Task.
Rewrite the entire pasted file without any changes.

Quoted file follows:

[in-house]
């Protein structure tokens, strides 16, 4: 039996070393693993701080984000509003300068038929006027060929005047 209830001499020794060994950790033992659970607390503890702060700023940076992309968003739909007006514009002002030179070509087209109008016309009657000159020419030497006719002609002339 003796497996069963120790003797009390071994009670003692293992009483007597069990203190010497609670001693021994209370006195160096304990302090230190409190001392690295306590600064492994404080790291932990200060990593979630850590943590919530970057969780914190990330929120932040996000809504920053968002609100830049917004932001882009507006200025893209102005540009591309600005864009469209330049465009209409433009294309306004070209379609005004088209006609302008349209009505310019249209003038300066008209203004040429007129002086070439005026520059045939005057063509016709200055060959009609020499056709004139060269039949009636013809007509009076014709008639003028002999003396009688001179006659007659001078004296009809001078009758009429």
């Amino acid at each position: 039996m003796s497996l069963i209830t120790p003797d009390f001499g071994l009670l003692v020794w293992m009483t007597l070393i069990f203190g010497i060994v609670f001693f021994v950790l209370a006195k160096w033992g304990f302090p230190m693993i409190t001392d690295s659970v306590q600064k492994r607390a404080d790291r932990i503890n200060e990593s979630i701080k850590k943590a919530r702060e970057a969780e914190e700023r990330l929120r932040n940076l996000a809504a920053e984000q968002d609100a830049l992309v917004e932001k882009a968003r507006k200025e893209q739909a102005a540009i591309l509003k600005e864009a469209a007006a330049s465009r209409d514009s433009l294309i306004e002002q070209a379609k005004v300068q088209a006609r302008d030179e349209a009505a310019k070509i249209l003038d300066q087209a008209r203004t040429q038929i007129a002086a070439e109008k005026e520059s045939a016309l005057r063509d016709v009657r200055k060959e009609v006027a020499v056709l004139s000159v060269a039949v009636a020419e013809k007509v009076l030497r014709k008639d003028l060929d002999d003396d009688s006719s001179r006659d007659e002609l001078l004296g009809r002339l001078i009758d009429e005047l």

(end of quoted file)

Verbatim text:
[in-house]
């Protein structure tokens, strides 16, 4: 039996070393693993701080984000509003300068038929006027060929005047 209830001499020794060994950790033992659970607390503890702060700023940076992309968003739909007006514009002002030179070509087209109008016309009657000159020419030497006719002609002339 003796497996069963120790003797009390071994009670003692293992009483007597069990203190010497609670001693021994209370006195160096304990302090230190409190001392690295306590600064492994404080790291932990200060990593979630850590943590919530970057969780914190990330929120932040996000809504920053968002609100830049917004932001882009507006200025893209102005540009591309600005864009469209330049465009209409433009294309306004070209379609005004088209006609302008349209009505310019249209003038300066008209203004040429007129002086070439005026520059045939005057063509016709200055060959009609020499056709004139060269039949009636013809007509009076014709008639003028002999003396009688001179006659007659001078004296009809001078009758009429």
């Amino acid at each position: 039996m003796s497996l069963i209830t120790p003797d009390f001499g071994l009670l003692v020794w293992m009483t007597l070393i069990f203190g010497i060994v609670f001693f021994v950790l209370a006195k160096w033992g304990f302090p230190m693993i409190t001392d690295s659970v306590q600064k492994r607390a404080d790291r932990i503890n200060e990593s979630i701080k850590k943590a919530r702060e970057a969780e914190e700023r990330l929120r932040n940076l996000a809504a920053e984000q968002d609100a830049l992309v917004e932001k882009a968003r507006k200025e893209q739909a102005a540009i591309l509003k600005e864009a469209a007006a330049s465009r209409d514009s433009l294309i306004e002002q070209a379609k005004v300068q088209a006609r302008d030179e349209a009505a310019k070509i249209l003038d300066q087209a008209r203004t040429q038929i007129a002086a070439e109008k005026e520059s045939a016309l005057r063509d016709v009657r200055k060959e009609v006027a020499v056709l004139s000159v060269a039949v009636a020419e013809k007509v009076l030497r014709k008639d003028l060929d002999d003396d009688s006719s001179r006659d007659e002609l001078l004296g009809r002339l001078i009758d009429e005047l």